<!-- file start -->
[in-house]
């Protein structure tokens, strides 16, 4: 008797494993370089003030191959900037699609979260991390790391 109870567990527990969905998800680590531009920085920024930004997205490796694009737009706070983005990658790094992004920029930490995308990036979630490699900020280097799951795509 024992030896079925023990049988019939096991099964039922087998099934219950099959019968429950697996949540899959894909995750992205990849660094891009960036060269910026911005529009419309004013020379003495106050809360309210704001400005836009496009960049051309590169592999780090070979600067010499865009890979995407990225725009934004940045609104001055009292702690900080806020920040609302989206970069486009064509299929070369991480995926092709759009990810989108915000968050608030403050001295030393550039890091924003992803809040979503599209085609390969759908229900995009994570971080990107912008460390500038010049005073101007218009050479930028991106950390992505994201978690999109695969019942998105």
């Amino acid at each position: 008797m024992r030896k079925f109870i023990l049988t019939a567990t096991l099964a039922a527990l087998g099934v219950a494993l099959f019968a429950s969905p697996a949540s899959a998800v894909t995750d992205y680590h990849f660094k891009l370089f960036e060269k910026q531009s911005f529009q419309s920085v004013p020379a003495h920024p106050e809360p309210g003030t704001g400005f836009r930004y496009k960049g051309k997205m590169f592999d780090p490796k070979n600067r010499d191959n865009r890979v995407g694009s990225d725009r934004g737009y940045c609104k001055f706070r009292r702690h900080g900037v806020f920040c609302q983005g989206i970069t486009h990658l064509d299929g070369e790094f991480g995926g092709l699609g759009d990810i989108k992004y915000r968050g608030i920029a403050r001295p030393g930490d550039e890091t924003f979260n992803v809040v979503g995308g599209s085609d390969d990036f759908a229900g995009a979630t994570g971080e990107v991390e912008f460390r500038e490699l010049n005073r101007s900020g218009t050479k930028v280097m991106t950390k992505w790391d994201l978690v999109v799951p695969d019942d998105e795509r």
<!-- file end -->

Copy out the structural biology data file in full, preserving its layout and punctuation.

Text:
[in-house]
């Protein structure tokens, strides 16, 4: 008797494993370089003030191959900037699609979260991390790391 109870567990527990969905998800680590531009920085920024930004997205490796694009737009706070983005990658790094992004920029930490995308990036979630490699900020280097799951795509 024992030896079925023990049988019939096991099964039922087998099934219950099959019968429950697996949540899959894909995750992205990849660094891009960036060269910026911005529009419309004013020379003495106050809360309210704001400005836009496009960049051309590169592999780090070979600067010499865009890979995407990225725009934004940045609104001055009292702690900080806020920040609302989206970069486009064509299929070369991480995926092709759009990810989108915000968050608030403050001295030393550039890091924003992803809040979503599209085609390969759908229900995009994570971080990107912008460390500038010049005073101007218009050479930028991106950390992505994201978690999109695969019942998105």
């Amino acid at each position: 008797m024992r030896k079925f109870i023990l049988t019939a567990t096991l099964a039922a527990l087998g099934v219950a494993l099959f019968a429950s969905p697996a949540s899959a998800v894909t995750d992205y680590h990849f660094k891009l370089f960036e060269k910026q531009s911005f529009q419309s920085v004013p020379a003495h920024p106050e809360p309210g003030t704001g400005f836009r930004y496009k960049g051309k997205m590169f592999d780090p490796k070979n600067r010499d191959n865009r890979v995407g694009s990225d725009r934004g737009y940045c609104k001055f706070r009292r702690h900080g900037v806020f920040c609302q983005g989206i970069t486009h990658l064509d299929g070369e790094f991480g995926g092709l699609g759009d990810i989108k992004y915000r968050g608030i920029a403050r001295p030393g930490d550039e890091t924003f979260n992803v809040v979503g995308g599209s085609d390969d990036f759908a229900g995009a979630t994570g971080e990107v991390e912008f460390r500038e490699l010049n005073r101007s900020g218009t050479k930028v280097m991106t950390k992505w790391d994201l978690v999109v799951p695969d019942d998105e795509r």